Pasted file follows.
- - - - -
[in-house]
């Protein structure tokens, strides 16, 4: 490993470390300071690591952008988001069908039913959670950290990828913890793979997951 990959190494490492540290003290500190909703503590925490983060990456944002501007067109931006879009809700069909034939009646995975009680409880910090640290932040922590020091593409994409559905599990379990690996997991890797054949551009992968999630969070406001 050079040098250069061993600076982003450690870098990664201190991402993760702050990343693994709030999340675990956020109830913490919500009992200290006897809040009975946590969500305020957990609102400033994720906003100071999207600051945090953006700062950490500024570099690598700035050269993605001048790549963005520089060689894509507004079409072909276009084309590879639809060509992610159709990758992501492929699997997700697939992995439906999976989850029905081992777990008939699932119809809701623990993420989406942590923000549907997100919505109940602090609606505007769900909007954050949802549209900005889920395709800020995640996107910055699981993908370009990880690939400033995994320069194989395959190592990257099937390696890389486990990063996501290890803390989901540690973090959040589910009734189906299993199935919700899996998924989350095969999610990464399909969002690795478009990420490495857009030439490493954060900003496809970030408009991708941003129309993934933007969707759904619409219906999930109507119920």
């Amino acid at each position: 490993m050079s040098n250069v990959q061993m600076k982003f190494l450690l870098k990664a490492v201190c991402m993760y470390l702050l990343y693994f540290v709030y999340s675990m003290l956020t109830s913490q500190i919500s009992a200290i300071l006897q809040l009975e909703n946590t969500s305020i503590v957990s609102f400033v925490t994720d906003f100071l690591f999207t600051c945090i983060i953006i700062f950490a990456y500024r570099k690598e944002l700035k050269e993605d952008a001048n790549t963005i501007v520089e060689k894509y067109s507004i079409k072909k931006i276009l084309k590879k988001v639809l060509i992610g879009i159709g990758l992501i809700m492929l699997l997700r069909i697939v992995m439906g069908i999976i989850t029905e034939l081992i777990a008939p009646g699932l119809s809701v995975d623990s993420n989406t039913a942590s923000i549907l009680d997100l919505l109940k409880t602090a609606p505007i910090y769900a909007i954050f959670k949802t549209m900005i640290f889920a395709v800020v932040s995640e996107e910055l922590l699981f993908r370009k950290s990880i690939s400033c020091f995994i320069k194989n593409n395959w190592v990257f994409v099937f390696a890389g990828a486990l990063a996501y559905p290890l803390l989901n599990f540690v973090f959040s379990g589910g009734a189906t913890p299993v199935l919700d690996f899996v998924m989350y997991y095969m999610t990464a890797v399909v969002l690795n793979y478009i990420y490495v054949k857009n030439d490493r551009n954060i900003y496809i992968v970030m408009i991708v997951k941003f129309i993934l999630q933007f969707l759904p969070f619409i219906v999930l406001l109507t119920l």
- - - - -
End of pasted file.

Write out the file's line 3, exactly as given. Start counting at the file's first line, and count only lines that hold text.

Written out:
């Amino acid at each position: 490993m050079s040098n250069v990959q061993m600076k982003f190494l450690l870098k990664a490492v201190c991402m993760y470390l702050l990343y693994f540290v709030y999340s675990m003290l956020t109830s913490q500190i919500s009992a200290i300071l006897q809040l009975e909703n946590t969500s305020i503590v957990s609102f400033v925490t994720d906003f100071l690591f999207t600051c945090i983060i953006i700062f950490a990456y500024r570099k690598e944002l700035k050269e993605d952008a001048n790549t963005i501007v520089e060689k894509y067109s507004i079409k072909k931006i276009l084309k590879k988001v639809l060509i992610g879009i159709g990758l992501i809700m492929l699997l997700r069909i697939v992995m439906g069908i999976i989850t029905e034939l081992i777990a008939p009646g699932l119809s809701v995975d623990s993420n989406t039913a942590s923000i549907l009680d997100l919505l109940k409880t602090a609606p505007i910090y769900a909007i954050f959670k949802t549209m900005i640290f889920a395709v800020v932040s995640e996107e910055l922590l699981f993908r370009k950290s990880i690939s400033c020091f995994i320069k194989n593409n395959w190592v990257f994409v099937f390696a890389g990828a486990l990063a996501y559905p290890l803390l989901n599990f540690v973090f959040s379990g589910g009734a189906t913890p299993v199935l919700d690996f899996v998924m989350y997991y095969m999610t990464a890797v399909v969002l690795n793979y478009i990420y490495v054949k857009n030439d490493r551009n954060i900003y496809i992968v970030m408009i991708v997951k941003f129309i993934l999630q933007f969707l759904p969070f619409i219906v999930l406001l109507t119920l």